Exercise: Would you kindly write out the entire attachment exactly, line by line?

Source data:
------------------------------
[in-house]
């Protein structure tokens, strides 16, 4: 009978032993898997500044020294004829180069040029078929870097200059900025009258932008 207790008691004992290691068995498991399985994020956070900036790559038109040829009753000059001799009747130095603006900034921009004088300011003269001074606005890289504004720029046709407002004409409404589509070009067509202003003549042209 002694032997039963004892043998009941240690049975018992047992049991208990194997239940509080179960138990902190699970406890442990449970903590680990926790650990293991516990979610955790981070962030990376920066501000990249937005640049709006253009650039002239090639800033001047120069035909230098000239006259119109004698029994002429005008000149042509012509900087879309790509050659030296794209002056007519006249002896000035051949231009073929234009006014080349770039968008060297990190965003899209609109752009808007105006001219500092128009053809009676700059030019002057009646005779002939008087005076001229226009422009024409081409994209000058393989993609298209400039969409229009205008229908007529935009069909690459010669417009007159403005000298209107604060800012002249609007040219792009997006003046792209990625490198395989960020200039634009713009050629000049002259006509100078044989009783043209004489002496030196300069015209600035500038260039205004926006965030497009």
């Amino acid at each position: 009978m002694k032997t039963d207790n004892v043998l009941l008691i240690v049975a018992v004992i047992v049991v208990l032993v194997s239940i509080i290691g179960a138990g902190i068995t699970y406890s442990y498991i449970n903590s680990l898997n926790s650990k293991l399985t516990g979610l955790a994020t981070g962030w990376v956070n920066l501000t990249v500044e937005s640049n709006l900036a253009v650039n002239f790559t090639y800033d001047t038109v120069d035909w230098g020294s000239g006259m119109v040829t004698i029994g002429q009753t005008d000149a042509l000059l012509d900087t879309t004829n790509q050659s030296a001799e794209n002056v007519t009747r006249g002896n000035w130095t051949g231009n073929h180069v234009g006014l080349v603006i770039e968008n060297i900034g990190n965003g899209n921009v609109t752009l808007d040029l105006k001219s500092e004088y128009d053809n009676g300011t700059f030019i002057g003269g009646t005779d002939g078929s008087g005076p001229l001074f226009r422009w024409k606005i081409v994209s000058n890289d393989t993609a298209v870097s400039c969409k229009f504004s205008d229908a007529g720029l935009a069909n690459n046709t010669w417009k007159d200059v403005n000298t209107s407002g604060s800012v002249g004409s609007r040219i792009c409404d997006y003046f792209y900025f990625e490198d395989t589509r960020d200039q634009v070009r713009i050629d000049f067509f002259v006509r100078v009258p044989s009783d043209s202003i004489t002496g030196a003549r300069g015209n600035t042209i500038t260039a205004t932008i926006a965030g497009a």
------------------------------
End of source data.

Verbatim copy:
[in-house]
């Protein structure tokens, strides 16, 4: 009978032993898997500044020294004829180069040029078929870097200059900025009258932008 207790008691004992290691068995498991399985994020956070900036790559038109040829009753000059001799009747130095603006900034921009004088300011003269001074606005890289504004720029046709407002004409409404589509070009067509202003003549042209 002694032997039963004892043998009941240690049975018992047992049991208990194997239940509080179960138990902190699970406890442990449970903590680990926790650990293991516990979610955790981070962030990376920066501000990249937005640049709006253009650039002239090639800033001047120069035909230098000239006259119109004698029994002429005008000149042509012509900087879309790509050659030296794209002056007519006249002896000035051949231009073929234009006014080349770039968008060297990190965003899209609109752009808007105006001219500092128009053809009676700059030019002057009646005779002939008087005076001229226009422009024409081409994209000058393989993609298209400039969409229009205008229908007529935009069909690459010669417009007159403005000298209107604060800012002249609007040219792009997006003046792209990625490198395989960020200039634009713009050629000049002259006509100078044989009783043209004489002496030196300069015209600035500038260039205004926006965030497009």
């Amino acid at each position: 009978m002694k032997t039963d207790n004892v043998l009941l008691i240690v049975a018992v004992i047992v049991v208990l032993v194997s239940i509080i290691g179960a138990g902190i068995t699970y406890s442990y498991i449970n903590s680990l898997n926790s650990k293991l399985t516990g979610l955790a994020t981070g962030w990376v956070n920066l501000t990249v500044e937005s640049n709006l900036a253009v650039n002239f790559t090639y800033d001047t038109v120069d035909w230098g020294s000239g006259m119109v040829t004698i029994g002429q009753t005008d000149a042509l000059l012509d900087t879309t004829n790509q050659s030296a001799e794209n002056v007519t009747r006249g002896n000035w130095t051949g231009n073929h180069v234009g006014l080349v603006i770039e968008n060297i900034g990190n965003g899209n921009v609109t752009l808007d040029l105006k001219s500092e004088y128009d053809n009676g300011t700059f030019i002057g003269g009646t005779d002939g078929s008087g005076p001229l001074f226009r422009w024409k606005i081409v994209s000058n890289d393989t993609a298209v870097s400039c969409k229009f504004s205008d229908a007529g720029l935009a069909n690459n046709t010669w417009k007159d200059v403005n000298t209107s407002g604060s800012v002249g004409s609007r040219i792009c409404d997006y003046f792209y900025f990625e490198d395989t589509r960020d200039q634009v070009r713009i050629d000049f067509f002259v006509r100078v009258p044989s009783d043209s202003i004489t002496g030196a003549r300069g015209n600035t042209i500038t260039a205004t932008i926006a965030g497009a």